Ashton has deep ties to Okanagan

Liberal candidate for Penticton has served on city council and the regional district for more than a decade

Liberal candidate Dan Ashton (centre) poses with his 'campaign team

Liberal candidate Dan Ashton (centre) poses with his 'campaign team

Editor’s note: This is the fourth in a series of profiles of the candidates for Penticton MLA.

 

Though his career as a politician is more than a decade long, Dan Ashton isn’t fond of politics.

“I don’t like politics, I never have liked politics,” said the Penticton mayor who is currently vying to be the Liberal MLA for Penticton. “I like good governance and I have always tried to practice that.”

Ashton is a well-known name in Penticton and through the Okanagan Valley. Ashton’s parents, Roy and Diana, opened the first Ashton’s Ladies Wear in Penticton in 1956, eventually spreading throughout the valley.

“Our success was in the small towns. You related to the community, you donated to the community, you became involved in the community,” said Ashton. “I learned right from the get go that to be successful you have to be involved in the community, and you always have to give back. My father and my mom bred that into all three of us, my two sisters and myself. You always contribute to your community.”

The Ashtons moved to the Okanagan from Alberta, first living in Penticton, but moving to the Trout Creek area in 1963, where Ashton still lives with his wife Monique and two teenage children, Coleton and Chantal. He remembers it as a very small town.

“It was literally the residential area for the experimental farm,” said Ashton. “A four-room school, one through seven grades, a wood lot on the back. It looks nothing like what it does now.”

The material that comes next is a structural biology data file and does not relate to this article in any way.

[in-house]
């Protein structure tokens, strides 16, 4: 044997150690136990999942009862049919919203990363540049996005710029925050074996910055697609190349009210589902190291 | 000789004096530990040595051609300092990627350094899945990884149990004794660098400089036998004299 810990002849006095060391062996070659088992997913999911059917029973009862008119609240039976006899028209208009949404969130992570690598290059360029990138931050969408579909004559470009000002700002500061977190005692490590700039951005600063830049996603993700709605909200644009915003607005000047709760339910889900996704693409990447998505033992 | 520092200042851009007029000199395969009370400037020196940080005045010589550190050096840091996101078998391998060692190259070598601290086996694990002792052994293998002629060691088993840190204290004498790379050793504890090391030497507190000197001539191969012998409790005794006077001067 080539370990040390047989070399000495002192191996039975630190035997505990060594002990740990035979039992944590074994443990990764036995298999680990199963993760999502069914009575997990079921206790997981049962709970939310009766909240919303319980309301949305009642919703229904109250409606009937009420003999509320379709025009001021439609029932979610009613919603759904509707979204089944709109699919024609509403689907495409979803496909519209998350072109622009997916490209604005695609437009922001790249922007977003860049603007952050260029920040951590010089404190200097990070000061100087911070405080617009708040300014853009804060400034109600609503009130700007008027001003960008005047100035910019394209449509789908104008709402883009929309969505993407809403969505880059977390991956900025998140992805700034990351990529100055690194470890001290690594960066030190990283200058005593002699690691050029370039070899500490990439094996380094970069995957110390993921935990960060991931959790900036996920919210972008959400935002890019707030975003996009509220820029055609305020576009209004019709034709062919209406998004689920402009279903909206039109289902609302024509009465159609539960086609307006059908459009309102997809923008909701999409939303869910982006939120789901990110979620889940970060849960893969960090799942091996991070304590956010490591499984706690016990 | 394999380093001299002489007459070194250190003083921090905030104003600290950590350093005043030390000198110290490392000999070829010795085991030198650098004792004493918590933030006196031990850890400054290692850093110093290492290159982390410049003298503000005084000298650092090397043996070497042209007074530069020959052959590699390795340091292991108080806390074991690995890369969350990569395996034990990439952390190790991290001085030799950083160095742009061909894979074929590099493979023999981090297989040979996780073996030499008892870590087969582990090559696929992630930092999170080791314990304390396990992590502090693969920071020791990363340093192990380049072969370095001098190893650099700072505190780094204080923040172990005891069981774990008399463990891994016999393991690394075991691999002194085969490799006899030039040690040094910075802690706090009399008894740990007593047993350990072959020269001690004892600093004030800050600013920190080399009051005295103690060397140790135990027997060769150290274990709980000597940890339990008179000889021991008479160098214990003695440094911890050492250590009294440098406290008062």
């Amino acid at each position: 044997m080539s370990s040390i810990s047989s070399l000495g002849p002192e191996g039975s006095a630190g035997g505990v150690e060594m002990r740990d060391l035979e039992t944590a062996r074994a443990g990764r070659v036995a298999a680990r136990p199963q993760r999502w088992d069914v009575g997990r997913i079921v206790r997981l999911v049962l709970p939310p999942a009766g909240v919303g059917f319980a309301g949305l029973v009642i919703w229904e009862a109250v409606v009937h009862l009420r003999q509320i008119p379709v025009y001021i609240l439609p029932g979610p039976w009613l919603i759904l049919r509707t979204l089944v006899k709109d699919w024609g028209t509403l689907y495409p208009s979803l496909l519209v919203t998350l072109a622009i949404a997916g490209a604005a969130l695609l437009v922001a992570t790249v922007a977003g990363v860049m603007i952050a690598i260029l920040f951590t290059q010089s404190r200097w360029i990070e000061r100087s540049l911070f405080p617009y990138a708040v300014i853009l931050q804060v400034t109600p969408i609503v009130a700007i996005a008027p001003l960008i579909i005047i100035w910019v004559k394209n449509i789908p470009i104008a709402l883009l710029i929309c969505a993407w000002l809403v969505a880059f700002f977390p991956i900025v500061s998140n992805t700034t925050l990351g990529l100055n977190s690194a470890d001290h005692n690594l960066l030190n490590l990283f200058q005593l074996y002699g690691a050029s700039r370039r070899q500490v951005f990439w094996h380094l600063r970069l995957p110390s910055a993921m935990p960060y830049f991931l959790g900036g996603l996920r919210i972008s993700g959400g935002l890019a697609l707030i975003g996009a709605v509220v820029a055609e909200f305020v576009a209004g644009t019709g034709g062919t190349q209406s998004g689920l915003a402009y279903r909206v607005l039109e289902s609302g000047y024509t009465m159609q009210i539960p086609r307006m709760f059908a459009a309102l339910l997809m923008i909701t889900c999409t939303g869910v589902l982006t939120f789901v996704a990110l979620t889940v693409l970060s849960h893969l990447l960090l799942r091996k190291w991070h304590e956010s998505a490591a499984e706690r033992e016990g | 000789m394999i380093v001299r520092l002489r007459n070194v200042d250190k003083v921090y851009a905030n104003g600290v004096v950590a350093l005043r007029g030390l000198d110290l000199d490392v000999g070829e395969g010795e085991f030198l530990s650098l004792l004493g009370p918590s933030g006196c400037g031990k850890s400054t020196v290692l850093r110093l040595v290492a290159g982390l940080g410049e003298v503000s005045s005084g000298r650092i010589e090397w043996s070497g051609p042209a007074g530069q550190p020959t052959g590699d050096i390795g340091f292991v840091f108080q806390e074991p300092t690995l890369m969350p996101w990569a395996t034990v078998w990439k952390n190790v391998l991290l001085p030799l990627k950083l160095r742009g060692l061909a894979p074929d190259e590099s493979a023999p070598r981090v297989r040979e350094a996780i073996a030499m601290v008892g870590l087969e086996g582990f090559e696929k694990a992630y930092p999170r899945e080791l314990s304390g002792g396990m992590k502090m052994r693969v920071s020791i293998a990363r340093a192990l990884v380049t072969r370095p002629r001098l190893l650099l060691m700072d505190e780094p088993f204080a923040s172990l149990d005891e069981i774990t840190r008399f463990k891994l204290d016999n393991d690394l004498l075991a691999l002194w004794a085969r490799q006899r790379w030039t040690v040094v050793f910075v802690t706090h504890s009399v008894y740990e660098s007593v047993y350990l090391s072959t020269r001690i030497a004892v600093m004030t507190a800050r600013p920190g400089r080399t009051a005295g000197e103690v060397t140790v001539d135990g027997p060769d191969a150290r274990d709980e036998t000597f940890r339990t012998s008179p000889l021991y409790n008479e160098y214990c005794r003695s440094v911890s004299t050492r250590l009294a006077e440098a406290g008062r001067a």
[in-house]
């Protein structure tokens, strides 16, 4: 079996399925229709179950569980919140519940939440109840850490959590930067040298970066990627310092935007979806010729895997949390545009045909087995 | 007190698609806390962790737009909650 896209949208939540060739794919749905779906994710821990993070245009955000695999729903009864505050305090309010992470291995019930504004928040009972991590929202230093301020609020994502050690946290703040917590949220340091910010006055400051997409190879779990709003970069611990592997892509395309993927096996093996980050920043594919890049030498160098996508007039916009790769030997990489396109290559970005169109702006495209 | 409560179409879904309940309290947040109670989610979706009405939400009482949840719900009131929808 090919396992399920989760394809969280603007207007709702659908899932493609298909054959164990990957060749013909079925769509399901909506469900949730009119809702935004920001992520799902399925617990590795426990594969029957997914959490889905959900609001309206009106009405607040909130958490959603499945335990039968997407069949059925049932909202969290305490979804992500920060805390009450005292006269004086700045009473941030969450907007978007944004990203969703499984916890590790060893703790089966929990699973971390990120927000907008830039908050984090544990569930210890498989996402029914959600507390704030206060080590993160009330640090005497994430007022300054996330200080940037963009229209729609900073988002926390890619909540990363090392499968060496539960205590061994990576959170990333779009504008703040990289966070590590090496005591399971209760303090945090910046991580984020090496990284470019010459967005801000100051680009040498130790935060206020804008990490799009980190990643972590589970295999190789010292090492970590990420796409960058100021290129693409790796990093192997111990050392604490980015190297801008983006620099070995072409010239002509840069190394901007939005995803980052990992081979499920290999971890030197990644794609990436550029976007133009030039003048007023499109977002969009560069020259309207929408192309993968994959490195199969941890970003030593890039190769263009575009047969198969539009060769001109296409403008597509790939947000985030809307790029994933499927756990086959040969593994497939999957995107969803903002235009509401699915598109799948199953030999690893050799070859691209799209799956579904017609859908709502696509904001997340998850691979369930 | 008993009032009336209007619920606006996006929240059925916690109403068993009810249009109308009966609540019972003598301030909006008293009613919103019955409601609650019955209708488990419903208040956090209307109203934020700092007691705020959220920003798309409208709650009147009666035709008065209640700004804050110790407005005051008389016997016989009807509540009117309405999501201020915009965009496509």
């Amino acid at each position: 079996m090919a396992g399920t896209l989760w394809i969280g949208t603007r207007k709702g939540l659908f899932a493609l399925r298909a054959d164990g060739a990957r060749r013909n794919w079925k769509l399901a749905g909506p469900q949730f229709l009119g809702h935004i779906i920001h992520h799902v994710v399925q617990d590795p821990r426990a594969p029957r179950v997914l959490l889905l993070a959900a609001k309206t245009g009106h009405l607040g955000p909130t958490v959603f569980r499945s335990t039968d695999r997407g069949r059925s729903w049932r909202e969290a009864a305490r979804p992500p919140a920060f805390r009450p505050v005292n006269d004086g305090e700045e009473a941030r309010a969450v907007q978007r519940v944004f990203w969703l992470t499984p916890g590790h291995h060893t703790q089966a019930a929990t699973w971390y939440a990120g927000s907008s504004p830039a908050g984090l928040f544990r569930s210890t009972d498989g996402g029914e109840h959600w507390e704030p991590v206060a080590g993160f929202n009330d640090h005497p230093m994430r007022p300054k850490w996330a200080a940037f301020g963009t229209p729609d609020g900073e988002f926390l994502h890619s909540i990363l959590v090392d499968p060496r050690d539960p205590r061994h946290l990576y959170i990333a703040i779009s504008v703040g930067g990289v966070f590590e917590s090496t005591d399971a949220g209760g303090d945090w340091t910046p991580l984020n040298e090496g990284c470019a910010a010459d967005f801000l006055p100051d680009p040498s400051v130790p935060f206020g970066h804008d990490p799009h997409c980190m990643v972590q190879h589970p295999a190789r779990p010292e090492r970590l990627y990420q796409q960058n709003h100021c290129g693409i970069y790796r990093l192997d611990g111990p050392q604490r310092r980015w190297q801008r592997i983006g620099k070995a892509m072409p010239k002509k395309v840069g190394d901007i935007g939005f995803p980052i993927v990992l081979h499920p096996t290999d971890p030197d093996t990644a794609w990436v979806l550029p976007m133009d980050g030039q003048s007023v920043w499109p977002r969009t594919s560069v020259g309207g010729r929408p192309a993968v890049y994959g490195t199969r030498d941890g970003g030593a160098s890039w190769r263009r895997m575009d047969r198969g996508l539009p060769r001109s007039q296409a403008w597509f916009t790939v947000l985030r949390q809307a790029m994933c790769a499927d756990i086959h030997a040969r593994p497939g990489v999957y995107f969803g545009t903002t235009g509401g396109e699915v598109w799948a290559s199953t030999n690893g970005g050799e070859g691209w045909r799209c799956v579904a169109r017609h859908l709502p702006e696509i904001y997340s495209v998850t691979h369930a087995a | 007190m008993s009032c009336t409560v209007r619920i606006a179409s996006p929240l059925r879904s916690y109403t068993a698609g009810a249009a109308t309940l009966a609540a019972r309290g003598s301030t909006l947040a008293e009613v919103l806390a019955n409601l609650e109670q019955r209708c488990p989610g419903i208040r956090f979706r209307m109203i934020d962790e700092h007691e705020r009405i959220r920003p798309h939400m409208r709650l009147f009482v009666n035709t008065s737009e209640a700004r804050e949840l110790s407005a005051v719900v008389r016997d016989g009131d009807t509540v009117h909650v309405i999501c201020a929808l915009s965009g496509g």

After graduating from Summerland Secondary, Ashton worked for a while as a front-end brakeman with CP Rail, hauling between here and Spences Bridge. A few years and a few jobs later, Ashton returned to school, breaking that off when his father became ill in the early ‘90s.

“My dad got sick of cancer and I came home and got involved in the family business,” said Ashton, adding that along with his sisters and mother, they kept the chain of stores going. “The family business was a fixture of ladies retail in Penticton from about 1956 until 2008. My mom was 83 years old and it was time for her to retire.”

By that time, Ashton had already been on city council for almost a decade, having first been elected in a 1999 byelection. He was elected to his first term as mayor in 2008 and again in 2011.

“Elections are the necessary evil of holding a public office. I don’t know of anybody that likes going through an election process, but that is what has to happen. I have said all along, I don’t play the politics,” said Ashton, who describes himself as “centre right” on the political spectrum and a fiscal conservative.

“In my whole career in governance, hardest thing I ever had to do was make the changes that happened in Penticton and at the regional district, because I knew many of those people personally,” said Ashton, referring to layoffs in the wake of restructuring at the city and Regional District of Okanagan-Similkameen, where he is also board chair. “But unfortunately when the economy changes, government should not be immune to those changes.”